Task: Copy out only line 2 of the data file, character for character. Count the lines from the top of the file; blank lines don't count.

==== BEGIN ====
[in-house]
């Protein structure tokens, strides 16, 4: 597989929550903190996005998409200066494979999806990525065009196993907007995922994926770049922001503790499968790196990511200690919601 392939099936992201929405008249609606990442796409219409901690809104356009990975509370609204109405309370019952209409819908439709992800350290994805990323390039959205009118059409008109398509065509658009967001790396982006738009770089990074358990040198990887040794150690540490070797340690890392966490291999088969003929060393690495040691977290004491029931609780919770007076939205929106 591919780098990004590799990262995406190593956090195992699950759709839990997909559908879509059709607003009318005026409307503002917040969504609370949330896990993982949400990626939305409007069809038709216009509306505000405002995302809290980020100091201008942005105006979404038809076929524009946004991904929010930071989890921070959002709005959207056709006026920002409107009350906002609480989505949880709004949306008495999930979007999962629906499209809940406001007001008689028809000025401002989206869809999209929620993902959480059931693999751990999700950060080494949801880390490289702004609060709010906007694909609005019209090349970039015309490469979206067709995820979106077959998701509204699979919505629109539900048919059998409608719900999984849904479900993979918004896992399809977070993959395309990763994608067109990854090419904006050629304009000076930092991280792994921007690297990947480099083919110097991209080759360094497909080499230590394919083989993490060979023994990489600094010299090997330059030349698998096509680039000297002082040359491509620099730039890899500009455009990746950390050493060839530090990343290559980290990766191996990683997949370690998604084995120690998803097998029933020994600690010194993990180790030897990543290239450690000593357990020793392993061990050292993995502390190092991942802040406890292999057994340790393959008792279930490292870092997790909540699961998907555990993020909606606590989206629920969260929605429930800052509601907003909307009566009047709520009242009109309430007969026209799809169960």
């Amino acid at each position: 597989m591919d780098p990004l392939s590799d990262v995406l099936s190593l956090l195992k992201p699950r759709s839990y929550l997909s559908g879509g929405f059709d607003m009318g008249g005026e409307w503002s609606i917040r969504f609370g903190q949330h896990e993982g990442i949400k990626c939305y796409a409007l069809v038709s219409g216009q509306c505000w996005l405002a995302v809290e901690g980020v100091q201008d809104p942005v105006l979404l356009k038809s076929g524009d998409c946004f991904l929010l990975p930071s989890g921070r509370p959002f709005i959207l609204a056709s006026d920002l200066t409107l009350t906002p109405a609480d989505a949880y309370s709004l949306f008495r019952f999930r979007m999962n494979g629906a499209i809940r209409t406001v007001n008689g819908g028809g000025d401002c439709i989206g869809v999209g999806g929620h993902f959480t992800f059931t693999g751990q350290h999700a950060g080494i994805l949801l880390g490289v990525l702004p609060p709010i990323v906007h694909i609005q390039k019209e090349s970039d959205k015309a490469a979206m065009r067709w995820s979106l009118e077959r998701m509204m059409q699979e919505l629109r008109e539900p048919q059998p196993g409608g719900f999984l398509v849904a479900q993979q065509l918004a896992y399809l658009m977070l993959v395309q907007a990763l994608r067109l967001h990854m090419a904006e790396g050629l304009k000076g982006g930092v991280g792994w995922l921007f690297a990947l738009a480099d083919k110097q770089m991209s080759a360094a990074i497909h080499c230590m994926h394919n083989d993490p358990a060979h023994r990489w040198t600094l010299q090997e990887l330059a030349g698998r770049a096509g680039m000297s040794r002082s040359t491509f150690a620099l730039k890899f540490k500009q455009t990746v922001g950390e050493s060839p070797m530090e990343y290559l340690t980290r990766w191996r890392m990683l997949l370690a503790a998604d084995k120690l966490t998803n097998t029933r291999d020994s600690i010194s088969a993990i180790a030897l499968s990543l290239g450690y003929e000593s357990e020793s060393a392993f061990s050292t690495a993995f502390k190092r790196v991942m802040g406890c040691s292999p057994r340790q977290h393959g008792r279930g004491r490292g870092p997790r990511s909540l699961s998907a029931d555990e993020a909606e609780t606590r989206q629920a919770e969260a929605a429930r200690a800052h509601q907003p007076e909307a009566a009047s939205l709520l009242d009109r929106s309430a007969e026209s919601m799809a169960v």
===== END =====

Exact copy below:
């Protein structure tokens, strides 16, 4: 597989929550903190996005998409200066494979999806990525065009196993907007995922994926770049922001503790499968790196990511200690919601 392939099936992201929405008249609606990442796409219409901690809104356009990975509370609204109405309370019952209409819908439709992800350290994805990323390039959205009118059409008109398509065509658009967001790396982006738009770089990074358990040198990887040794150690540490070797340690890392966490291999088969003929060393690495040691977290004491029931609780919770007076939205929106 591919780098990004590799990262995406190593956090195992699950759709839990997909559908879509059709607003009318005026409307503002917040969504609370949330896990993982949400990626939305409007069809038709216009509306505000405002995302809290980020100091201008942005105006979404038809076929524009946004991904929010930071989890921070959002709005959207056709006026920002409107009350906002609480989505949880709004949306008495999930979007999962629906499209809940406001007001008689028809000025401002989206869809999209929620993902959480059931693999751990999700950060080494949801880390490289702004609060709010906007694909609005019209090349970039015309490469979206067709995820979106077959998701509204699979919505629109539900048919059998409608719900999984849904479900993979918004896992399809977070993959395309990763994608067109990854090419904006050629304009000076930092991280792994921007690297990947480099083919110097991209080759360094497909080499230590394919083989993490060979023994990489600094010299090997330059030349698998096509680039000297002082040359491509620099730039890899500009455009990746950390050493060839530090990343290559980290990766191996990683997949370690998604084995120690998803097998029933020994600690010194993990180790030897990543290239450690000593357990020793392993061990050292993995502390190092991942802040406890292999057994340790393959008792279930490292870092997790909540699961998907555990993020909606606590989206629920969260929605429930800052509601907003909307009566009047709520009242009109309430007969026209799809169960």